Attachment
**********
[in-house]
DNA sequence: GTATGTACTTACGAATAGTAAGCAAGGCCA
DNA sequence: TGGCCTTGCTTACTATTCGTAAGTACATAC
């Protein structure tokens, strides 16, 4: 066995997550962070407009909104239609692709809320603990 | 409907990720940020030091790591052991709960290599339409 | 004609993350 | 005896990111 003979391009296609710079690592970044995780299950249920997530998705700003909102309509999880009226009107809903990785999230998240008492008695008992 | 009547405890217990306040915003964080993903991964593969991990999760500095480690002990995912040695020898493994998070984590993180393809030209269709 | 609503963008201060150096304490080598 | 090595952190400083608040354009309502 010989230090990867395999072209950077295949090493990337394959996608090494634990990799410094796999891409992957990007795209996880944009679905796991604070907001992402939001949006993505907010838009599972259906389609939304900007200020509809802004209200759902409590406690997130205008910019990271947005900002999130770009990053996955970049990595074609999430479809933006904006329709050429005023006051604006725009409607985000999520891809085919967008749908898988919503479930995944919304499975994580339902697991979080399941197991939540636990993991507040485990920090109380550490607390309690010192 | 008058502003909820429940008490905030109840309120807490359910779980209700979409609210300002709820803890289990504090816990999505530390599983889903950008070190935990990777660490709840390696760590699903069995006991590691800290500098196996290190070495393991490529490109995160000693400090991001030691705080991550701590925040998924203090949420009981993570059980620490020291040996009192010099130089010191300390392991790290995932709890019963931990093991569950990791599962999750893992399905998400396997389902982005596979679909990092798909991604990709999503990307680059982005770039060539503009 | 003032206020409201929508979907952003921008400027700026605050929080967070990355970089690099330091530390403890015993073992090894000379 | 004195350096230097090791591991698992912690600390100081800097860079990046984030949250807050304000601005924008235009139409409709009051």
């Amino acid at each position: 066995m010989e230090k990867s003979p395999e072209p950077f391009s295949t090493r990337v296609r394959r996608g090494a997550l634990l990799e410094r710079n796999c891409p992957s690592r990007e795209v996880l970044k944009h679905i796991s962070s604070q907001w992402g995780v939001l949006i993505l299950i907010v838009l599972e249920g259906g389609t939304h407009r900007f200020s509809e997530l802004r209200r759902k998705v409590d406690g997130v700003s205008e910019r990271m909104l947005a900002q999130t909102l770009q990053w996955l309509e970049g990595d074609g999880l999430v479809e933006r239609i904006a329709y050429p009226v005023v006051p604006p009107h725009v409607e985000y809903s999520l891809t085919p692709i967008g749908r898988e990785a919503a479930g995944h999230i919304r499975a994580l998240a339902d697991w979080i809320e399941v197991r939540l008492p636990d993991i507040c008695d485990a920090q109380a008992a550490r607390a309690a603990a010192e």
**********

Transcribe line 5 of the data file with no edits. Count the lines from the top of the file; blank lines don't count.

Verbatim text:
């Amino acid at each position: 066995m010989e230090k990867s003979p395999e072209p950077f391009s295949t090493r990337v296609r394959r996608g090494a997550l634990l990799e410094r710079n796999c891409p992957s690592r990007e795209v996880l970044k944009h679905i796991s962070s604070q907001w992402g995780v939001l949006i993505l299950i907010v838009l599972e249920g259906g389609t939304h407009r900007f200020s509809e997530l802004r209200r759902k998705v409590d406690g997130v700003s205008e910019r990271m909104l947005a900002q999130t909102l770009q990053w996955l309509e970049g990595d074609g999880l999430v479809e933006r239609i904006a329709y050429p009226v005023v006051p604006p009107h725009v409607e985000y809903s999520l891809t085919p692709i967008g749908r898988e990785a919503a479930g995944h999230i919304r499975a994580l998240a339902d697991w979080i809320e399941v197991r939540l008492p636990d993991i507040c008695d485990a920090q109380a008992a550490r607390a309690a603990a010192e």